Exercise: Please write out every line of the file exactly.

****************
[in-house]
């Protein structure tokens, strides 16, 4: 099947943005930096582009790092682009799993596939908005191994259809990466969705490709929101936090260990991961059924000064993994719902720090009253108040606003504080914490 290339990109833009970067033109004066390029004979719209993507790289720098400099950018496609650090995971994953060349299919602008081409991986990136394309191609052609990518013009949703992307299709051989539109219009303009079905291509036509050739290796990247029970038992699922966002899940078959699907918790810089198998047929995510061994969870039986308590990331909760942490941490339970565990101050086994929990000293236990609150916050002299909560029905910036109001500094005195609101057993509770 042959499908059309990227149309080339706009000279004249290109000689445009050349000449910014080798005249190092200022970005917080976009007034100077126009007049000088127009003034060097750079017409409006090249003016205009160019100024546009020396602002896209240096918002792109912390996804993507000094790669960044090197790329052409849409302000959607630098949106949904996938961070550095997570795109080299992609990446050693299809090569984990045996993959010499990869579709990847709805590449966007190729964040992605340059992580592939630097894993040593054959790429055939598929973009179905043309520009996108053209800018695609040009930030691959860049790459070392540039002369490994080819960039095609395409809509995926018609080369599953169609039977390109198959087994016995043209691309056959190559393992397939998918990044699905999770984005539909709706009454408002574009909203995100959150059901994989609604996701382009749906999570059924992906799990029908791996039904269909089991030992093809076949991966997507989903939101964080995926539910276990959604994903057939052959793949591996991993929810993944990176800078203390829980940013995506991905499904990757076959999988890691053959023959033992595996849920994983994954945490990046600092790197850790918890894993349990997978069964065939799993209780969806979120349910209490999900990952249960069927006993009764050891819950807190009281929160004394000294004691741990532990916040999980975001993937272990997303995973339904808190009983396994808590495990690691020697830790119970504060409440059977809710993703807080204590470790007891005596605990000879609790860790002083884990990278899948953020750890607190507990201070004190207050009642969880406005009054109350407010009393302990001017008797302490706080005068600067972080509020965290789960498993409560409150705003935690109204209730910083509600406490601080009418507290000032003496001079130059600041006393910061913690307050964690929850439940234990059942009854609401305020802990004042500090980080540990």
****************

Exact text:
[in-house]
């Protein structure tokens, strides 16, 4: 099947943005930096582009790092682009799993596939908005191994259809990466969705490709929101936090260990991961059924000064993994719902720090009253108040606003504080914490 290339990109833009970067033109004066390029004979719209993507790289720098400099950018496609650090995971994953060349299919602008081409991986990136394309191609052609990518013009949703992307299709051989539109219009303009079905291509036509050739290796990247029970038992699922966002899940078959699907918790810089198998047929995510061994969870039986308590990331909760942490941490339970565990101050086994929990000293236990609150916050002299909560029905910036109001500094005195609101057993509770 042959499908059309990227149309080339706009000279004249290109000689445009050349000449910014080798005249190092200022970005917080976009007034100077126009007049000088127009003034060097750079017409409006090249003016205009160019100024546009020396602002896209240096918002792109912390996804993507000094790669960044090197790329052409849409302000959607630098949106949904996938961070550095997570795109080299992609990446050693299809090569984990045996993959010499990869579709990847709805590449966007190729964040992605340059992580592939630097894993040593054959790429055939598929973009179905043309520009996108053209800018695609040009930030691959860049790459070392540039002369490994080819960039095609395409809509995926018609080369599953169609039977390109198959087994016995043209691309056959190559393992397939998918990044699905999770984005539909709706009454408002574009909203995100959150059901994989609604996701382009749906999570059924992906799990029908791996039904269909089991030992093809076949991966997507989903939101964080995926539910276990959604994903057939052959793949591996991993929810993944990176800078203390829980940013995506991905499904990757076959999988890691053959023959033992595996849920994983994954945490990046600092790197850790918890894993349990997978069964065939799993209780969806979120349910209490999900990952249960069927006993009764050891819950807190009281929160004394000294004691741990532990916040999980975001993937272990997303995973339904808190009983396994808590495990690691020697830790119970504060409440059977809710993703807080204590470790007891005596605990000879609790860790002083884990990278899948953020750890607190507990201070004190207050009642969880406005009054109350407010009393302990001017008797302490706080005068600067972080509020965290789960498993409560409150705003935690109204209730910083509600406490601080009418507290000032003496001079130059600041006393910061913690307050964690929850439940234990059942009854609401305020802990004042500090980080540990």